Karen lives with her father and her mother. Her father is sometimes employed and her mother maintains the home. Karen works at home running errands. There are 2 children in the family.
For fun, Karen enjoys playing house and playing with dolls. She attends camp regularly and is in kindergarten where her performance is above average.
Please remember Karen in your prayers. Your love and support will help her to receive the assistance she needs to grow and develop.
Karen lives in the mountainous area of El Tambo-Cañar, home to approximately 9,500 residents. Typical houses are constructed of dirt or cement floors, mud or cement walls and tile roofs. The most commonly spoken languages are Quichua and Spanish.
The regional diet consists of maize, potatoes, rice and guinea pig. Common health problems in this area include the tonsillitis, urinary tract infections and parasitic diseases. Most adults in El Tambo-Cañar work as day laborers and earn the equivalent of $100 per month. The community needs educational materials, nutritious diets, racial equality and employment opportunities.
Your sponsorship allows the staff of Ricchari Student Center to provide Karen with Bible teaching, medical checkups, health education, tutoring, social and cultural education, scholastic materials, uniforms, crafts and micro-business projects. The center staff will also provide meetings, conferences, festivals, social events and health education for the parents or guardians of Karen.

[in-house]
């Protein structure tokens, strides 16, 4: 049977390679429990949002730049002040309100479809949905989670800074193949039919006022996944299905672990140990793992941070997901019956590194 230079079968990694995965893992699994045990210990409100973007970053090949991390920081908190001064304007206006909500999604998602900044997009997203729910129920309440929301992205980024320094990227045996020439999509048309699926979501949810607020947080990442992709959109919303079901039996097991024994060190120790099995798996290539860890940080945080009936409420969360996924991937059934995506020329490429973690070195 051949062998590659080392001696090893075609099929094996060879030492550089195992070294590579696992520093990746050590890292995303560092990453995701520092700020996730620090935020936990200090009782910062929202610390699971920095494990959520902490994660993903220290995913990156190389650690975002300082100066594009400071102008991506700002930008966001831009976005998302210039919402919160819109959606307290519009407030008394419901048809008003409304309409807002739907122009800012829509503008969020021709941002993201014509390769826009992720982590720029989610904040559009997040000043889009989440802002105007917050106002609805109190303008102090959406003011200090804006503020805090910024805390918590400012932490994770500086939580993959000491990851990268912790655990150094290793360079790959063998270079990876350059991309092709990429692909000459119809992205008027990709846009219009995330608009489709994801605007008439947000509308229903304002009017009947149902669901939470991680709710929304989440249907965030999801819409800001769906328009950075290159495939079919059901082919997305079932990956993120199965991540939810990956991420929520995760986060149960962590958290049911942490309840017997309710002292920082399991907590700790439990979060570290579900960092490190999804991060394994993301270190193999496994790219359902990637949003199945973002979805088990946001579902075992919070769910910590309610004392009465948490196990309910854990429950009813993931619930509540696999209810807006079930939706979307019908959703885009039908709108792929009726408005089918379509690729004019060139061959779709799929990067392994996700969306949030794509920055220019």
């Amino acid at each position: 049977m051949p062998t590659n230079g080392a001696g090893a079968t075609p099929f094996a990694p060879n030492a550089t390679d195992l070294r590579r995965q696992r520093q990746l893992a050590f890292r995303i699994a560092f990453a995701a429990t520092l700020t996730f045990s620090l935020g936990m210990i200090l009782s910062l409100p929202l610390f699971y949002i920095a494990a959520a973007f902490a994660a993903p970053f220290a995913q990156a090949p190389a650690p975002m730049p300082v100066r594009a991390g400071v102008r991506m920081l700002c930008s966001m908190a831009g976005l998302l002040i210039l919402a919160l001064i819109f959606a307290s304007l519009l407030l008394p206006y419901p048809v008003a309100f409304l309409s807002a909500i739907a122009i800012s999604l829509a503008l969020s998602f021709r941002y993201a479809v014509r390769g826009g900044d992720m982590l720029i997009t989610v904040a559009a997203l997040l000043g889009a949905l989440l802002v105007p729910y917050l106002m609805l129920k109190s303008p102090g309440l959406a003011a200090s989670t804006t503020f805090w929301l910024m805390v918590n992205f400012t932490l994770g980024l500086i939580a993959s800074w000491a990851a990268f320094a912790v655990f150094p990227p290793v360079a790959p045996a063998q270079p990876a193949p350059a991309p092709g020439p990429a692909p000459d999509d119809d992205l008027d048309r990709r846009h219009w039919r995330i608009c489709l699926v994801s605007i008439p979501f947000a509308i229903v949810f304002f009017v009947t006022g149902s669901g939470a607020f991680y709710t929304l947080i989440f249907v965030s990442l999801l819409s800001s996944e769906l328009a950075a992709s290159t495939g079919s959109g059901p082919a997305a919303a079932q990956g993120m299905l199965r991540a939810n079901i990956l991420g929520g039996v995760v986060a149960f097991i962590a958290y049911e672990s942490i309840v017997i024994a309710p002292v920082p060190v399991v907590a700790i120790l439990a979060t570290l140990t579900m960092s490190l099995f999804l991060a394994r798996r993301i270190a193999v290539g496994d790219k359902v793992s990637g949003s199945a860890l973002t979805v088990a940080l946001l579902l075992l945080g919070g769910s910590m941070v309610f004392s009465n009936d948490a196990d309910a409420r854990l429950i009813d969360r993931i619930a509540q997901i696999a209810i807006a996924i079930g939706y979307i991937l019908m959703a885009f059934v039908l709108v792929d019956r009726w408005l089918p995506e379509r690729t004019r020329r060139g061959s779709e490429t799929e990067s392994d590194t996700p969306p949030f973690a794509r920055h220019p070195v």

Straddling the equator, Ecuador has two Andes mountain ranges that split it into three zones: the western coastal lowlands, the central Andean highlands and the eastern jungles of the Amazon basin. The lowlands and islands are hot and humid and the highlands are temperate.
The Ecuadorian population is about 25 percent Amerindian and 65 percent mestizo (Amerindian and Caucasian). The remainder is of Spanish or African descent. Most people live in urban settings. Spanish is the official language but many Indians speak Quechua, the language of the Incas, and practice traditional religions. Ninety-five percent of Ecuadorians are Catholic. Compassion works throughout central and western Ecuador.
Spanish conquistador Francisco Pizarro invaded Ecuador, home of the Inca Empire, in 1532 and controlled it within two years. In 1822, Ecuador gained freedom as part of a federation known as Gran Colombia. In 1830, it gained independence as Ecuador.
In recent decades, Ecuador's economy has relied heavily on oil export revenue, so fluctuations in world market prices have a significant economic impact. A drop in world oil prices combined with natural disasters in the late 1990s to drive Ecuador's economy into poverty. In 2000, Congress enacted reforms and adopted the U.S. dollar as legal tender, which helped stabilize the economy. In recent years, however, economic reforms have been reversed, making Ecuador again vulnerable to oil price swings and financial crises. And though Ecuador marked 25 years of civilian governance in 2004, it has been troubled by political instability, including the ouster of the last three democratically elected presidents. Rafael Correa is the current president.
Map of Ecuador
Child's Location: Northeast of Cuenca